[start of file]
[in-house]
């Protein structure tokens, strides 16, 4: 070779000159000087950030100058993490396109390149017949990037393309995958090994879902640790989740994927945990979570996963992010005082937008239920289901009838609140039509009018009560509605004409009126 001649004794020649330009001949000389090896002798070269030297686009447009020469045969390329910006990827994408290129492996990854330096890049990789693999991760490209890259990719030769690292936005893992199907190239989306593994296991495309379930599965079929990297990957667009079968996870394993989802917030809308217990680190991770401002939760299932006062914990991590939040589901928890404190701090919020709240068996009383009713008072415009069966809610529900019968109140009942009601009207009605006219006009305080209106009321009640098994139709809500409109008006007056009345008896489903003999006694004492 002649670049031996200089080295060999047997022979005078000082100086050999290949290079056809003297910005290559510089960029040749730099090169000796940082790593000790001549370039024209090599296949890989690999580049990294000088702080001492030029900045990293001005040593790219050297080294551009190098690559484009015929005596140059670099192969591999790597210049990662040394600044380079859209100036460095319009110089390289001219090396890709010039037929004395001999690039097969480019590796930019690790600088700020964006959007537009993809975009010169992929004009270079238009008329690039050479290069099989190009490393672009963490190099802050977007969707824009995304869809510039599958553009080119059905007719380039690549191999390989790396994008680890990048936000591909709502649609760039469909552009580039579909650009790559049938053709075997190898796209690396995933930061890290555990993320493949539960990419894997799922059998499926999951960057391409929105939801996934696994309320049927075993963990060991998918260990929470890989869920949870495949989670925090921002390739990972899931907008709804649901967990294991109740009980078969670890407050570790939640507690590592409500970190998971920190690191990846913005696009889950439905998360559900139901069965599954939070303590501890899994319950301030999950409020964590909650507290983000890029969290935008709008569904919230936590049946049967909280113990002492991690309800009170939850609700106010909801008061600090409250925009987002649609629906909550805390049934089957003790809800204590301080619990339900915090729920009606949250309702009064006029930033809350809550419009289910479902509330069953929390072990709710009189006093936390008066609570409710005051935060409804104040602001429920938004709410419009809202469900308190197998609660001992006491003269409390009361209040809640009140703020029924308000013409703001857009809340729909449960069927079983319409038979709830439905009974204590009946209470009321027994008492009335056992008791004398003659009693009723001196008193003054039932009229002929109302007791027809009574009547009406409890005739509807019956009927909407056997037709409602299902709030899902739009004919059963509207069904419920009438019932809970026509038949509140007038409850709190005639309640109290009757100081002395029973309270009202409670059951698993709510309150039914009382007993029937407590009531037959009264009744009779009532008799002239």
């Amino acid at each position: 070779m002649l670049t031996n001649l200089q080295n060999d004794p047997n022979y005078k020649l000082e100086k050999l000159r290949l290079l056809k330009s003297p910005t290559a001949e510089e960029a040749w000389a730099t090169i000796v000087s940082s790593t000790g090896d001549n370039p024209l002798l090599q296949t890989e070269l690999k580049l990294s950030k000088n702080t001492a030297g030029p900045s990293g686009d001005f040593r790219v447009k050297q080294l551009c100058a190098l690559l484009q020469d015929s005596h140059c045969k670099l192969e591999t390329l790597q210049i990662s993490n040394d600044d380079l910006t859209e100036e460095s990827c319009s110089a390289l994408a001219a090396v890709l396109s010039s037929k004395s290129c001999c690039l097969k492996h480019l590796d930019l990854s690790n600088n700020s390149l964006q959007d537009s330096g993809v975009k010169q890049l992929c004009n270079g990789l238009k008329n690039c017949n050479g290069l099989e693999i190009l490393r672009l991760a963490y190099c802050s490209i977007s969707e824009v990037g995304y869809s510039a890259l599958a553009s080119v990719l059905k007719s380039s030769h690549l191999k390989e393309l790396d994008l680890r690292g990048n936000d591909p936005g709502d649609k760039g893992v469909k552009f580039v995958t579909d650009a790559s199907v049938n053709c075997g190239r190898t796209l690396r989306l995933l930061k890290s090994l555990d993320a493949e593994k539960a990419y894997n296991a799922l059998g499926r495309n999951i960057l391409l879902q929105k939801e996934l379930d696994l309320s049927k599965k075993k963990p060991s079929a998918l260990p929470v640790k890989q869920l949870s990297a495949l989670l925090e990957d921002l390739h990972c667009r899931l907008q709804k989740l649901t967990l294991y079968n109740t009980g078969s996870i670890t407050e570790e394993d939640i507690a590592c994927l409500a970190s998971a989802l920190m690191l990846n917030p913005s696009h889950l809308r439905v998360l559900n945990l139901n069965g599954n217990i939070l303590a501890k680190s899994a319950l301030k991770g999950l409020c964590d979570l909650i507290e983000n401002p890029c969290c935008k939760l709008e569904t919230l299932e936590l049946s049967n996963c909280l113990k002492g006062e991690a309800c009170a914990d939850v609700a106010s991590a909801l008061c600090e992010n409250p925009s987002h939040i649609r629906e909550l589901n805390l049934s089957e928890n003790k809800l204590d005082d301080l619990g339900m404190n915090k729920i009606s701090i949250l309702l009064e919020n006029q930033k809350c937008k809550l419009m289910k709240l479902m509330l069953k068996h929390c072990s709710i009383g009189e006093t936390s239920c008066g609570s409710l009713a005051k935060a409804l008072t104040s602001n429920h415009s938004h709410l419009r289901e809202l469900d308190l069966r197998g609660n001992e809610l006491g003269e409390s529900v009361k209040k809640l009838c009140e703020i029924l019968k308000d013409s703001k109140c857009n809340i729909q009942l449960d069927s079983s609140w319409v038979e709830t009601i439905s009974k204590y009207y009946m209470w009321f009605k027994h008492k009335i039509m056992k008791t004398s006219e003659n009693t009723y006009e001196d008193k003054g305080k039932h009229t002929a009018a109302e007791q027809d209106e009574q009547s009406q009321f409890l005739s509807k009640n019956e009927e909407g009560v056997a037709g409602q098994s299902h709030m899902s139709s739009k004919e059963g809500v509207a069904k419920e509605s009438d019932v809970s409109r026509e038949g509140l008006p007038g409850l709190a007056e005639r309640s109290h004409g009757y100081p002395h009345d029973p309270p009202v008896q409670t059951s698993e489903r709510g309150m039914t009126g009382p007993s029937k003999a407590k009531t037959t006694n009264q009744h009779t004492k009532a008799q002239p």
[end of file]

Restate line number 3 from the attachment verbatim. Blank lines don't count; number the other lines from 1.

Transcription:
């Amino acid at each position: 070779m002649l670049t031996n001649l200089q080295n060999d004794p047997n022979y005078k020649l000082e100086k050999l000159r290949l290079l056809k330009s003297p910005t290559a001949e510089e960029a040749w000389a730099t090169i000796v000087s940082s790593t000790g090896d001549n370039p024209l002798l090599q296949t890989e070269l690999k580049l990294s950030k000088n702080t001492a030297g030029p900045s990293g686009d001005f040593r790219v447009k050297q080294l551009c100058a190098l690559l484009q020469d015929s005596h140059c045969k670099l192969e591999t390329l790597q210049i990662s993490n040394d600044d380079l910006t859209e100036e460095s990827c319009s110089a390289l994408a001219a090396v890709l396109s010039s037929k004395s290129c001999c690039l097969k492996h480019l590796d930019l990854s690790n600088n700020s390149l964006q959007d537009s330096g993809v975009k010169q890049l992929c004009n270079g990789l238009k008329n690039c017949n050479g290069l099989e693999i190009l490393r672009l991760a963490y190099c802050s490209i977007s969707e824009v990037g995304y869809s510039a890259l599958a553009s080119v990719l059905k007719s380039s030769h690549l191999k390989e393309l790396d994008l680890r690292g990048n936000d591909p936005g709502d649609k760039g893992v469909k552009f580039v995958t579909d650009a790559s199907v049938n053709c075997g190239r190898t796209l690396r989306l995933l930061k890290s090994l555990d993320a493949e593994k539960a990419y894997n296991a799922l059998g499926r495309n999951i960057l391409l879902q929105k939801e996934l379930d696994l309320s049927k599965k075993k963990p060991s079929a998918l260990p929470v640790k890989q869920l949870s990297a495949l989670l925090e990957d921002l390739h990972c667009r899931l907008q709804k989740l649901t967990l294991y079968n109740t009980g078969s996870i670890t407050e570790e394993d939640i507690a590592c994927l409500a970190s998971a989802l920190m690191l990846n917030p913005s696009h889950l809308r439905v998360l559900n945990l139901n069965g599954n217990i939070l303590a501890k680190s899994a319950l301030k991770g999950l409020c964590d979570l909650i507290e983000n401002p890029c969290c935008k939760l709008e569904t919230l299932e936590l049946s049967n996963c909280l113990k002492g006062e991690a309800c009170a914990d939850v609700a106010s991590a909801l008061c600090e992010n409250p925009s987002h939040i649609r629906e909550l589901n805390l049934s089957e928890n003790k809800l204590d005082d301080l619990g339900m404190n915090k729920i009606s701090i949250l309702l009064e919020n006029q930033k809350c937008k809550l419009m289910k709240l479902m509330l069953k068996h929390c072990s709710i009383g009189e006093t936390s239920c008066g609570s409710l009713a005051k935060a409804l008072t104040s602001n429920h415009s938004h709410l419009r289901e809202l469900d308190l069966r197998g609660n001992e809610l006491g003269e409390s529900v009361k209040k809640l009838c009140e703020i029924l019968k308000d013409s703001k109140c857009n809340i729909q009942l449960d069927s079983s609140w319409v038979e709830t009601i439905s009974k204590y009207y009946m209470w009321f009605k027994h008492k009335i039509m056992k008791t004398s006219e003659n009693t009723y006009e001196d008193k003054g305080k039932h009229t002929a009018a109302e007791q027809d209106e009574q009547s009406q009321f409890l005739s509807k009640n019956e009927e909407g009560v056997a037709g409602q098994s299902h709030m899902s139709s739009k004919e059963g809500v509207a069904k419920e509605s009438d019932v809970s409109r026509e038949g509140l008006p007038g409850l709190a007056e005639r309640s109290h004409g009757y100081p002395h009345d029973p309270p009202v008896q409670t059951s698993e489903r709510g309150m039914t009126g009382p007993s029937k003999a407590k009531t037959t006694n009264q009744h009779t004492k009532a008799q002239p």